ATLANTA – The Falcons rolled past the Carolina Panthers on Sunday, scoring a season-high 40 points in the process. As good as it was for the home crowd to witness the team's fourth win of the year, the feel-good moment of the day undoubtedly took place at halftime.
That's when Roddy White, one of the most beloved players to ever don the Red and Black, was officially inducted into the Atlanta Falcons Ring of Honor.
White, who owned a slew of Falcons receiving records when he announced his retirement back in 2017 (he sat out the 2016 season), was as adored by Falcons fans as he was productive during his 11-year run in Atlanta.
"I just didn't imagine when this thing started that it would be so good," White said earlier this week.
It was way better than good.
And that goodness, respect and admiration took center stage one more time, this time at midfield of Mercedes-Benz Stadium, as White's No. 84 and name were added to a list that includes Falcons legends William Andrews, Steve Bartkowski, Tommy Nobis, Jessie Tuggle, Mike Kenn, Claude Humphrey, Deion Sanders, Gerald Riggs and Warrick Dunn.
There's absolutely no denying that White put up Ring of Honor-worthy numbers by the time he finally decided to call it a career. He was not only the franchise's all-time leader in receiving yards with 10,863 at the time, but he held the mark for most catches (808), touchdowns (63), career 100-yard games (39), 10-reception games (11) and consecutive 1,000-yard seasons (six).
White was also a key cog in what is arguably the franchise's most successful five-year run, from 2008 to 2012, when the Falcons won 56 regular-season games, captured two NFC South titles, went to the playoffs four of those years and advanced to the NFC title game in 2012.
White was named to the Pro Bowl four times (2008–2011) and was a first team All-Pro in 2010 when he led the NFL in receptions.
But White's biggest impact was perhaps made off the field. And it continues to be felt to this day.
Not long after he retired, White decided to get into coaching and joined Matt Helmerich's coaching staff at Johns Creek High School in 2017. Helmerich, who won four Florida state championships and the 2010 national championship with national power St. Thomas Aquinas during his six-year stint as defensive coordinator at the school, knew White could be a difference-maker as he started to build his program in Georgia.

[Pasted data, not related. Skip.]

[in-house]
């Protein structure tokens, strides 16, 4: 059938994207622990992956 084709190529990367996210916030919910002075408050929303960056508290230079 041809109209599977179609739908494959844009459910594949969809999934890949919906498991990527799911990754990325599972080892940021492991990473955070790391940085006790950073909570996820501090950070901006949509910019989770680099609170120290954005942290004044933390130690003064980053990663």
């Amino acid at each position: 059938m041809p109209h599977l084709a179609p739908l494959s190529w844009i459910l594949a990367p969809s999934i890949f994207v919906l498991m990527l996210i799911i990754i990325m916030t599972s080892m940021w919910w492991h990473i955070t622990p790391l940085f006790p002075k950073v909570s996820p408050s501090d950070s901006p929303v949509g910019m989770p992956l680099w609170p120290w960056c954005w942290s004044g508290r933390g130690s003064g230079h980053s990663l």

"I remember Michael Jenkins, Julio Jones maybe even Devonta Freeman all saying that the biggest influence on them when they got into the league was Roddy White," Helmerich said. "They said he showed up every day, had fun but went 1000 miles per hour, but that's how they learned how to be pros."
Helmerich told me that he believed that if White was a role model for those proven Falcons, "then he's going to be a role model for our kids."
White has been that and so much more, as the Gladiators have finished 3-7, 9-2 and 10-2 the last three seasons.
"To me, he's a made a world of difference when he's there," Helmerich said of White, who coaches two nights a week and then comes out on Friday nights. "We are a different team when he's there. He brings a spark, a sense of urgency. When he talks, everybody listens."
If that sounds familiar, it should. Julio Jones and Matt Ryan gush over White to this day, and always mention his off-the-field impact.
"He paved the way for a lot of guys, myself included being a wide receiver here," Julio Jones said of White. "He taught me the way to play the game, so I'm going to pass it down to these guys now."
Ryan said White was "one of the most fun people you could ever play with" and that he could "brighten up someone's day with his personality." He also said White "was the ultimate competitor and the ultimate teammate."
White is known for a lot of things – the legendary work ethic, the electric smile, the contagious personality, the physical talent and record-setting career.
Yet when White was asked what he hopes is his lasting legacy, his response was telling.
"I just hope that players who are on the team now and that I've been friends with are like, 'This is what Roddy was. He was an energetic guy, he came to work each and every day, and he gave us everything he had."
Mission accomplished, Roddy.
Take a look back at some of the best photos of Falcons legend wide receiver Roddy White both on and off the field as we celebrate his induction to the Atlanta Falcons Ring-of-Honor.